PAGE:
HSBC

HSBC revealed that it is under investigation by at least six jurisdictions for potential manipulation of interbank lending other interest rate markets as CEO Stuart Gulliver admits Europe's biggest bank has "lost its way" and warned that legal penalties could be significantly higher than the $700m it has earmarked to settle rate-rigging and money-laundering charges.

In an earnings statement released Monday, the bank said that "various regulators and competition and enforcement authorities around the world including in the UK, the US, Canada, the EU, Switzerland and Asia, are conducting investigations related to certain past submissions made by panel banks in connection with the setting of Libor, Euribor and other interest rates. As certain HSBC entities are members of such panels, HSBC and/or its subsidiaries have been the subject of regulatory demands for information and are cooperating with those investigations."

"In addition, HSBC and other panel banks have been named as defendants in private lawsuits filed in the US with respect to the setting of Libor and Euribor, including putative class action lawsuits which have been consolidated before the US District Court for the Southern District of New York. The complaints in those actions assert claims against HSBC and other panel banks under various US laws including US antitrust laws, the US Commodities Exchange Act, and state law."

However, HSBC's Chairman Douglas Flint was keen to point out that "based on the facts currently known, it is not practicable at this time for HSBC to predict the resolution of these regulatory investigations or private lawsuits, including the timing and potential impact on HSBC."

Gulliver told reporters on a conference call that the figure could be "significantly higher" than the $700m the bank has provisionally set aside to cover legal liabilities and that the bank had "clearly lost its way" amid the scandals related to product mis-selling, alleged rate-rigging and money laundering.

HSBC reported that pretax profits rose 10.4 percent to $12.7bn in the first half of this year and set aside $1.3bn to compensate retail customers who were mis-sold payment protection insurance products and small businesses which were mis-sold interest rate derivatives.

HSBC at the Crossroads

HSBC has a number of fraud, anti-trust and mis-selling scandals over the last year.

While Barclays became the first bank to settle with US and UK regulators for a record fine of £290m for manipulating Libor submissions, other banks including HSBC are being investigated for falsifying and colluding to falsify submissions across a number of jurisdictions.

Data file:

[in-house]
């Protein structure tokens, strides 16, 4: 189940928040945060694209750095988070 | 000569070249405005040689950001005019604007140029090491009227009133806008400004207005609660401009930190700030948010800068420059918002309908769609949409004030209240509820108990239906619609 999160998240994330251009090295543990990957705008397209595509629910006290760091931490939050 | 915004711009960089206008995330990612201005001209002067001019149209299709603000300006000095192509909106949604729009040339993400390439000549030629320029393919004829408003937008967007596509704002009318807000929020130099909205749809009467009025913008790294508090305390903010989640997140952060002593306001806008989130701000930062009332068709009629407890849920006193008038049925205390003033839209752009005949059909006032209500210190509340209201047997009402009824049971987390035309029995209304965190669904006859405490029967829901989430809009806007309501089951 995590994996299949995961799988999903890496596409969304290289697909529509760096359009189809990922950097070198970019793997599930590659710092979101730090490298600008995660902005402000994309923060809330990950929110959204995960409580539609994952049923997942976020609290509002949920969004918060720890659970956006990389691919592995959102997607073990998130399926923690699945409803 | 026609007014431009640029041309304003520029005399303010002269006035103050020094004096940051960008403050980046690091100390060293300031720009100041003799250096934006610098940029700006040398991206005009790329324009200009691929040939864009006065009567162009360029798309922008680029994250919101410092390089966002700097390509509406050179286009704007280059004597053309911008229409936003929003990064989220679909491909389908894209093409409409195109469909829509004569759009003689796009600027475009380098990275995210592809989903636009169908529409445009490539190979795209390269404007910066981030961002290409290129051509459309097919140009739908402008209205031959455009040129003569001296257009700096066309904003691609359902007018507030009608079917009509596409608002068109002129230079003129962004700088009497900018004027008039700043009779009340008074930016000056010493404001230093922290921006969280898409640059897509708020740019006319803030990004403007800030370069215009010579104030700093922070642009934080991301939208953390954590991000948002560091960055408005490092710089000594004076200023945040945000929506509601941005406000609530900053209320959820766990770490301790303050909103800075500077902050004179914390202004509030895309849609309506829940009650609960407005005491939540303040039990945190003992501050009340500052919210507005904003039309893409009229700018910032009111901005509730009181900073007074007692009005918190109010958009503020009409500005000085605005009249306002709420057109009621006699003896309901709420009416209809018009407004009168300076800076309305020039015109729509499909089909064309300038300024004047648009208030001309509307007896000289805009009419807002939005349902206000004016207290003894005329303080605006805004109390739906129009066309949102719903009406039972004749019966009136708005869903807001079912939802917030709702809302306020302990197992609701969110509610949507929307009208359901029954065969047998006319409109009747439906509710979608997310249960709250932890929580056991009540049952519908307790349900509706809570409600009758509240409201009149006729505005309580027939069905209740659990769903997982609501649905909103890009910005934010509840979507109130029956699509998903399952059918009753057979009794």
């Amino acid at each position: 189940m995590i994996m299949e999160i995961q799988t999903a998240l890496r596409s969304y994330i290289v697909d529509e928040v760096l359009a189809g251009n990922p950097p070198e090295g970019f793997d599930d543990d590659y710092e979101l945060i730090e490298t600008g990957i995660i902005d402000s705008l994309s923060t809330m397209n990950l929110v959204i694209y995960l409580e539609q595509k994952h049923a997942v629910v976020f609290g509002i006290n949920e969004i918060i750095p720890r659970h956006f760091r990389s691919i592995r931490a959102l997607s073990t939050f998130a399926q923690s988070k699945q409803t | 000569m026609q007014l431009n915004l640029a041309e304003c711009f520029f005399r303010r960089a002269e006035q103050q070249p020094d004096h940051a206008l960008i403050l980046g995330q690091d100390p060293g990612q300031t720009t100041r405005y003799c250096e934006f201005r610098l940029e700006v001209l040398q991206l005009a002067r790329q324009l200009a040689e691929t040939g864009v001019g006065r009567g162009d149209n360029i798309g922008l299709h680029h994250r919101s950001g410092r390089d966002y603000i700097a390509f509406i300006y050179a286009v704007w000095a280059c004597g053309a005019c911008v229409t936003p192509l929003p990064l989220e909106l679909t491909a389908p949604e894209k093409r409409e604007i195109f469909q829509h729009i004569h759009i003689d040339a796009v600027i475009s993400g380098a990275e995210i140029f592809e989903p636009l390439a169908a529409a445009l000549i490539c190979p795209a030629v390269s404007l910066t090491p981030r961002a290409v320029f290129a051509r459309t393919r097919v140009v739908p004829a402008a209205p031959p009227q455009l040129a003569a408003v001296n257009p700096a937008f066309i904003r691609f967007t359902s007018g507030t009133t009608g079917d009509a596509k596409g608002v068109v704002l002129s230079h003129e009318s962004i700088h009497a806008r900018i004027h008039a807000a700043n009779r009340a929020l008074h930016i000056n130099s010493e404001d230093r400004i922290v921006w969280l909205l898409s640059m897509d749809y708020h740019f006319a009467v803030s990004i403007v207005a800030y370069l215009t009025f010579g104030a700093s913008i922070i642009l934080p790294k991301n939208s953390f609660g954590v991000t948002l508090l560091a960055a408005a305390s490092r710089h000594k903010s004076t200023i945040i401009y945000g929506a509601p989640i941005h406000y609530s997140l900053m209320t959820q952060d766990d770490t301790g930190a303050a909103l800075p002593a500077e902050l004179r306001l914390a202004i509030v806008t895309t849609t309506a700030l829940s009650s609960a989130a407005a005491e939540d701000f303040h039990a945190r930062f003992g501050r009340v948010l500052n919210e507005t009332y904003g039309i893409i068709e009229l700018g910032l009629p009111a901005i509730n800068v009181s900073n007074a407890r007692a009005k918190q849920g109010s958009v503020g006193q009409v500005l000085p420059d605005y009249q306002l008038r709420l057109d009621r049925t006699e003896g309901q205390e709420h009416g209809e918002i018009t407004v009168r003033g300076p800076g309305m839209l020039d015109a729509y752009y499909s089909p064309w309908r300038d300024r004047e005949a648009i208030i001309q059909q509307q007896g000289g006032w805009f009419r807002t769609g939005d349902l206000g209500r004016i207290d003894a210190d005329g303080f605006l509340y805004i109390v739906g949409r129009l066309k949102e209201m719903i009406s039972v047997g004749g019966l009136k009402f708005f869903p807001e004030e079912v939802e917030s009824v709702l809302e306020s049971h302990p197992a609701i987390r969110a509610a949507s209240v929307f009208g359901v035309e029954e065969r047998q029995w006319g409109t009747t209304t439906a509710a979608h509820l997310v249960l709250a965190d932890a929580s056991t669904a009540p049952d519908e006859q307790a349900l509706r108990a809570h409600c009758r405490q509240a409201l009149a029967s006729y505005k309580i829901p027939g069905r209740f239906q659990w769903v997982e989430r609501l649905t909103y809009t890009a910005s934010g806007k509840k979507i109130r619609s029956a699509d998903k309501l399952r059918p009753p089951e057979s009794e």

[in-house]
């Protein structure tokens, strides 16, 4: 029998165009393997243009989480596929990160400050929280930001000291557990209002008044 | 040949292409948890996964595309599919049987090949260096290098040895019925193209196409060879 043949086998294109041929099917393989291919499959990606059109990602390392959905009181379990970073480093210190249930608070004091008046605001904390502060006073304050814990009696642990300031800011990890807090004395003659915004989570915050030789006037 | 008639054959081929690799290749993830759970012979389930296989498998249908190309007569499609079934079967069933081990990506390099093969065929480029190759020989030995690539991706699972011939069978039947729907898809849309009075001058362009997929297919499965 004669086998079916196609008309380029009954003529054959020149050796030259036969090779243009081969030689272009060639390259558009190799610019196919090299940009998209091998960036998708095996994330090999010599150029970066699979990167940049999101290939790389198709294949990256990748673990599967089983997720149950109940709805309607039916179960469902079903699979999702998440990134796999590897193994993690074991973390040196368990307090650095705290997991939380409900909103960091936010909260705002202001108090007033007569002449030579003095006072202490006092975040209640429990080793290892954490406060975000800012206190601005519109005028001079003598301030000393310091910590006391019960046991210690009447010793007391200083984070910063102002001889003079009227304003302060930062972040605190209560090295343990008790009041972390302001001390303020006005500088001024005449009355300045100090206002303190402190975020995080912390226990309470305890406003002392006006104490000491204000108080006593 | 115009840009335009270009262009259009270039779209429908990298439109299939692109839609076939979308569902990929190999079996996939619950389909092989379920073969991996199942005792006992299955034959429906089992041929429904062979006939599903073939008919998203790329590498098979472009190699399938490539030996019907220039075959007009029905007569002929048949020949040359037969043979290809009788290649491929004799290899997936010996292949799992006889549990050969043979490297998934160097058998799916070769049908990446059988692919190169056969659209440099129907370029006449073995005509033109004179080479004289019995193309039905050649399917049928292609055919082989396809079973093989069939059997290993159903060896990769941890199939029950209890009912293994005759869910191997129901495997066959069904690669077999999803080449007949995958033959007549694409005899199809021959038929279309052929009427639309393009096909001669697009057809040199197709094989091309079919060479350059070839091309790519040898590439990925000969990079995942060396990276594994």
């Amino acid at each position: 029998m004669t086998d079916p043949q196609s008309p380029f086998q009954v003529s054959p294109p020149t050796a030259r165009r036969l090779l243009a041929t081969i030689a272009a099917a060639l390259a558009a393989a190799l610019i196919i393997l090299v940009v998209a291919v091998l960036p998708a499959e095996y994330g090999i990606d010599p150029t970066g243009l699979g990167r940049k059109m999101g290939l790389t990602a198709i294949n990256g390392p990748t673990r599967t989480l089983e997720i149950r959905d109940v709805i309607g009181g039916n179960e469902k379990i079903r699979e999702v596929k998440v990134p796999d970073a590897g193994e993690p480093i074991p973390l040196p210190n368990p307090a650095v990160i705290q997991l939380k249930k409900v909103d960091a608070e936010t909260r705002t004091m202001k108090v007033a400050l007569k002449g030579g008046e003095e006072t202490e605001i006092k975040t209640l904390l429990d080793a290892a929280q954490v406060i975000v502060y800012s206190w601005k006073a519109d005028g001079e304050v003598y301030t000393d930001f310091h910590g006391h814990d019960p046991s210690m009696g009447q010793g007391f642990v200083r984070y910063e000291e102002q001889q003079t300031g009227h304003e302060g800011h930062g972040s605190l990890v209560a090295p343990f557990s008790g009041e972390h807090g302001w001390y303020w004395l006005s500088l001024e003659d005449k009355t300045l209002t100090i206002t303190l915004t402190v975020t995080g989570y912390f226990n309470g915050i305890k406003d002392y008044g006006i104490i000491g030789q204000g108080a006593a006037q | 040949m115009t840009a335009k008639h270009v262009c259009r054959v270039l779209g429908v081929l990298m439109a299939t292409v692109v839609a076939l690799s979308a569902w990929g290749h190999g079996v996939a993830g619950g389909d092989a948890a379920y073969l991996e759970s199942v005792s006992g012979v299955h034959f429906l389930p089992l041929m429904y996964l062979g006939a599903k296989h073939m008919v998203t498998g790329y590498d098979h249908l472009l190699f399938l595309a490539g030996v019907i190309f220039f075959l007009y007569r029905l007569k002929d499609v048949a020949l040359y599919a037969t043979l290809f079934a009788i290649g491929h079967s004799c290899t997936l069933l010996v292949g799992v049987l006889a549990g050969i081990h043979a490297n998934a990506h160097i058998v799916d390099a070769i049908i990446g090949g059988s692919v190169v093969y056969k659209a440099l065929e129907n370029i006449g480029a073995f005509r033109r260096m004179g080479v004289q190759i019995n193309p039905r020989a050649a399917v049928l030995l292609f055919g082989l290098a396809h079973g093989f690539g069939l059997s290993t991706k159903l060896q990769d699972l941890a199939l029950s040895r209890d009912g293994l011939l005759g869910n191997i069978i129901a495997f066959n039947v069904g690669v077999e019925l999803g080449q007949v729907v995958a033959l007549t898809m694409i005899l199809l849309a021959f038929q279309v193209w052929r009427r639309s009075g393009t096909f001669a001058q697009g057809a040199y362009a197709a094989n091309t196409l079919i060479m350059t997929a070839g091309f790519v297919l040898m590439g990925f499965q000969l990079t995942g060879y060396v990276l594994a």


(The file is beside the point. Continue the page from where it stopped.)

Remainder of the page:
Although HSBC did not forecast a definitive impact the Libor rigging scandal may have on its bank, it says that it will "also need to take concrete steps to resolve its own issues, particularly in the US."

"In response to this risk, we are progressing a number of initiatives which seek to address the issues identified, including creating our new global management structure, enhancing our governance and oversight, increasing our compliance function resource, emphasising our values and designing and implementing new global standards as outlined elsewhere," said the group in a statement.

Meanwhile, HSBC said it is setting aside a total of $2bn to cover US law enforcement and regulatory costs and compensation for UK customers for mis-selling derivatives.

In tandem with Libor investigations, HSBC has been embroiled with money laundering probes and convictions in the US.

HSBC and Money Laundering

HSBC's head of compliance David Bagley told a US Senate committee that he will step down after investigators released a damning report detailing more than a decade of lax controls and linked Britain's biggest bank to money-laundering, terrorist funding, tax evasion and financial ties to Iran that violate US sanctions.

Speaking at the US Senate Permanent Sub-committee on Investigations in mid-July, Bagley said, "as I have thought about the structural transformation of the bank's compliance function, I recommended to the Group that now is the appropriate time for me and for the bank for someone new to serve as the head of Group Compliance. I have agreed to work with the bank's senior management towards an orderly transition of this important role"

HSBC spokespeople after the event told IBTimes UK that Bagley "will continue to work with HSBC to secure a smooth transition for this important role."

The Senate probe also laid heavy criticism on HSBC's prime US regulator, the Office of the Comptroller of the Currency (OCC), and warned HSBC that it would consider revoking its charter to operate in the United States.

The 335-page report by the US Senate permanent subcommittee on investigations, which draws from 1.4 million documents and interviews with 75 HSBC officials, describes a "pervasively polluted" culture and a "dramatic failure of accountability" at HSBC, according to Senator Carl Levin, the committee's ranking lawmaker.